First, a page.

Guide to Managing Sink Marks in Injection Molding Production
Sink marks are among the commonest cosmetic defects of injection molded parts. A characteristic is surface depression often seen in thick wall sections. Examples of features that use thick material include ribs or bosses. They cause uneven shrinkage while the part cools. It happens that the thicker sections pull apart more when compared to the thinner sections. This leaves divots on the opposite side of the part. Additionally, a greater difference in material thickness results in more shrinkage. The defect is a major limiting factor in designing plastic molded parts. Especially thin-walled parts such as display monitors and TV bezels. Customers ideally want electronics that are virtually free from sink mark. Unlike toys that clearly have visible sink marks on their surfaces.
How Improved The Injection Molding Parameters Lessens The Sinking Defect
Make The Outer Walls Uniform
The design strategy helps decrease sink size. It involves making ribs that are 40% to 60% that of the outer thicker walls. Ribs are important since they offer added rigidity and strength to a part. This is even without the help of extra material. However, ribs of similar thickness to that of the part run the risk of showing more prominent sink marks. Therefore, keeping them at 40% to 60% the size of the outer wall thickness is best. At Creatingway, we aim at keeping the ribs thinner than the outer walls. This will ensure your part remains more stable while still reducing the sink mark size when we will do injection molding production for your projects.
Remove Some Material Away from Boss Features
A boss is a feature made from an extruded-out cylinder. It is normally perpendicular to the surface with an interior hole. The hole can accommodate an insert, a thread, or screw needed for assembly. This neat trick removes visible rings present on the cosmetic surface of a part. The rule is to have a boss with a lesser thickness than the outer wall. We have determined the sweet spot ratio ranging from 40% to 60%. Also, the triangular groove found at the base of the boss should be 30% wall thickness deep when we will do injection mold production. It should then merge back with the outer wall at a tapering angle of 30-degrees. These additional cuts on the boss prevent the pulling of material during cooling. Thus, it mitigates sink marks development. It is also vital to separate the bosses from the side walls. This prevents constructing a thick section to merge the sidewall and boss. It would have been the ideal site for the later formation of a sink mark. Preferably, use ribs as support between wall and boss. Another option is coring the wall section then joining parts later during assembly using screws.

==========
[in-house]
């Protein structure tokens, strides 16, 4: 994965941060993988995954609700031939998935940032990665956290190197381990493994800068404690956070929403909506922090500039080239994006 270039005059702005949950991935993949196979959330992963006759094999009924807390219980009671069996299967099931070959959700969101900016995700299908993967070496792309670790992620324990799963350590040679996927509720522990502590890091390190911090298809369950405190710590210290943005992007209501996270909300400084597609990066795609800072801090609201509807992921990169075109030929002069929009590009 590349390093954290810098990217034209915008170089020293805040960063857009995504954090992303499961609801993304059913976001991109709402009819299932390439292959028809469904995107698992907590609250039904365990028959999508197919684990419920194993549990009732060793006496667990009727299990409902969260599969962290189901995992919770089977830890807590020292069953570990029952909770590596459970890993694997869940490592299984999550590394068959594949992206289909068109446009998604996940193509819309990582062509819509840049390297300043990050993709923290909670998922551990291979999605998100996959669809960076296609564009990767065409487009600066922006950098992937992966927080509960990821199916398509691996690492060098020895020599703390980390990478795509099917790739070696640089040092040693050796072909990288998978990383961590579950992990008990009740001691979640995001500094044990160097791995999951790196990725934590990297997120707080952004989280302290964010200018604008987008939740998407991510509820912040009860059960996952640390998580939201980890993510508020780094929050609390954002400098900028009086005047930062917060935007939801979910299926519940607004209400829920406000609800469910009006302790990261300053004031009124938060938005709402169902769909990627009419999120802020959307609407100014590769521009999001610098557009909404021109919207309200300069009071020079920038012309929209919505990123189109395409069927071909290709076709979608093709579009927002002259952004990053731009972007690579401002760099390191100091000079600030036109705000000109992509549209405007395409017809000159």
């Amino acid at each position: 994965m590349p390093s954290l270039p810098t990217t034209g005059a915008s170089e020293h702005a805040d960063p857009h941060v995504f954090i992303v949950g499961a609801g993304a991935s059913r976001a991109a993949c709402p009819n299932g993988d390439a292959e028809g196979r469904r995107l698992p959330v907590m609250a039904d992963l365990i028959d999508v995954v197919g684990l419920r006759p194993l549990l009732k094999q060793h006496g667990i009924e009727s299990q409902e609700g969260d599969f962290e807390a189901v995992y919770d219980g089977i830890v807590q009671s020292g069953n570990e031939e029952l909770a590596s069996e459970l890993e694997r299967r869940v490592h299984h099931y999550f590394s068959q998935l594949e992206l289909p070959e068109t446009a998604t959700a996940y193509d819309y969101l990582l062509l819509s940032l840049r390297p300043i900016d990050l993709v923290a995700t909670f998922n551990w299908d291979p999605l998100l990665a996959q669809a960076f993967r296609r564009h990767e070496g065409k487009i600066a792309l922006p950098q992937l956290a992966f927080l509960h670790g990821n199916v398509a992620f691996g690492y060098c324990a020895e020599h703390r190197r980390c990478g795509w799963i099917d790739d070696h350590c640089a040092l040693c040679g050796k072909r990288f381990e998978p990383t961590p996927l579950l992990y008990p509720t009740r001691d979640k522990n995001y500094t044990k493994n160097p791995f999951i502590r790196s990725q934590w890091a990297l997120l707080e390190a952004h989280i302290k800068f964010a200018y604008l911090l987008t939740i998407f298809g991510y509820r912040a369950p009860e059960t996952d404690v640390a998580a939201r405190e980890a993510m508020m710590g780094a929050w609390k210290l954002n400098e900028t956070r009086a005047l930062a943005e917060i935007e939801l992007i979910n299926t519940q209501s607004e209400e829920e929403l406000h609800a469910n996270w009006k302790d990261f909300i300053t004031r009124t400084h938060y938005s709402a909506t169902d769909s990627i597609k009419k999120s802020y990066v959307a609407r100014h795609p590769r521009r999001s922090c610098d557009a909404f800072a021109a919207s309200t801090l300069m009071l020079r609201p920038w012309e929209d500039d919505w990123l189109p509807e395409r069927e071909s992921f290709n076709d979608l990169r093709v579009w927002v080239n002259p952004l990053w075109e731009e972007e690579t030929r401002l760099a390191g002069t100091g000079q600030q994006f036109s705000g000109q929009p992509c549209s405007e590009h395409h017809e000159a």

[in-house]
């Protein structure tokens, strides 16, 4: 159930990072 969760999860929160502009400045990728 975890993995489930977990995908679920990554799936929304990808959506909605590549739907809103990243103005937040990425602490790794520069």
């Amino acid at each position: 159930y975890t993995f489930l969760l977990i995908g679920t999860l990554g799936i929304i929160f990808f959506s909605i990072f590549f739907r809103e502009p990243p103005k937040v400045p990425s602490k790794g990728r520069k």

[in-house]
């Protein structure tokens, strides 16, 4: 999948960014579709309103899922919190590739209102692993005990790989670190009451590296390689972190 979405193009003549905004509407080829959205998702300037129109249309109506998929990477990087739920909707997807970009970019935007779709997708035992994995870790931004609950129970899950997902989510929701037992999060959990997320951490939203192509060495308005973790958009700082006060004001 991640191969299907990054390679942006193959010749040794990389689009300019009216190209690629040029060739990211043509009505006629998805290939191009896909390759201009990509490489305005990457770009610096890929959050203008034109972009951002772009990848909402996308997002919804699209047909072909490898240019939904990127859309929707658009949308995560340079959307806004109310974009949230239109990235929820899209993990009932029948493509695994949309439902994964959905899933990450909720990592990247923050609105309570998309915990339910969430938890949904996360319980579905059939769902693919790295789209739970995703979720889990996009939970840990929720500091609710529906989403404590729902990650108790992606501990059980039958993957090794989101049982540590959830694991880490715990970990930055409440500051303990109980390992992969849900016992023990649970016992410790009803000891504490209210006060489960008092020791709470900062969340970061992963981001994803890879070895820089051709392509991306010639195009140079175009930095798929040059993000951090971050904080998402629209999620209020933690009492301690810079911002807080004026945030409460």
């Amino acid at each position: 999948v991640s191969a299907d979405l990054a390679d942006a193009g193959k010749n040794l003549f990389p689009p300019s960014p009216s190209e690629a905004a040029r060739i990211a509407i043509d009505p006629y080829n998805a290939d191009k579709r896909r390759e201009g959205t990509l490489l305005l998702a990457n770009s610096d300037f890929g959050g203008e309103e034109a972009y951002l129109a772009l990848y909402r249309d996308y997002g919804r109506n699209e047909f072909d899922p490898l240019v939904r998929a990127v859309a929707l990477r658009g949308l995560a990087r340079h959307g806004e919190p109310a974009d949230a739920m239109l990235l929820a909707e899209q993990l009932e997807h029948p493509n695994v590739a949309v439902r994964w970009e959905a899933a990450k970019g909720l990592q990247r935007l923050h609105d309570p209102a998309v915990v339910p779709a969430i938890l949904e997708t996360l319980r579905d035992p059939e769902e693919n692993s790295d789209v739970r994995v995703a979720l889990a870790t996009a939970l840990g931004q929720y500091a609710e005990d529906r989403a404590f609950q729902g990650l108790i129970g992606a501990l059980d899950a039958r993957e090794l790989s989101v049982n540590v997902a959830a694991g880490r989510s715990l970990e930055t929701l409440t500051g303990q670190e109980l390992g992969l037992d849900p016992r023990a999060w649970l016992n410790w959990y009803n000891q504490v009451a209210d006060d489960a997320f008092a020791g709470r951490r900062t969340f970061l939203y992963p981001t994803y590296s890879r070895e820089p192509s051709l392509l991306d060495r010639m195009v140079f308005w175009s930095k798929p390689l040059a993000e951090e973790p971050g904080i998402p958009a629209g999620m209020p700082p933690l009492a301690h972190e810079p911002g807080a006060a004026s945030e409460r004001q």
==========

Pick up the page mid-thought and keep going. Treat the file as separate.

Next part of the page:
Changing Packing Pressure Values
At Creatingway, we subject molten plastic under pressure while inside a mold to make parts. The pressure used has a great impact on the mechanical and thermal stresses of the part. We could take advantage of this phenomenon and carefully control it while aiming to reduce sink marks development. Increasing both the packing pressure and holding time reduces sink marks. We do this by adding more material into a cavity after already being filled. However, it also results in slower injection speeds. Thus, the creation of flow marks is possible resulting in more defects. Therefore, a balance needs to be found to maximize the elimination of all sink marks. Further, sink marks occur due to uneven cooling of the wall and tool parts. Therefore, changing the coolant material from the cavity side to the core may change the direction of pull. However, it may result in part distortion if not properly controlled.
Altering The Gate Size and Location
The gate an injection molding production process allows molten plastic to enter the mold. A cooling channel design may affect sink mark development. For instance, a tunnel gate freezes the molten plastic quicker than when compared to an edge gate. The fast cooling rate reduces the packing time available in the mold. Thus, it increases the chances of your part getting sink marks. It also does not allow enough time for areas within the cavity to fill up effectively. This means the process is not taking advantage of the packing pressure way of remedying the sink marks. A large gate to prolong freezing time is also not a great option. it significantly slows the injection resulting in the formation of flow marks.
Adding Texture On Cosmetic Surfaces
Even with the best design for an injection mold part, sink marks may remain visible. Surfaces finish that is glossy and shiny quickly betray your part to even the faintest of sink marks. At Creatingway, we advise you to consider having your part get a matte surface finish. Mold texturing of MT-11020 or MT-11010 are great options to hide those unsightly sink marks. It works by reducing glare that exposes the minor imperfections present on the part surface.
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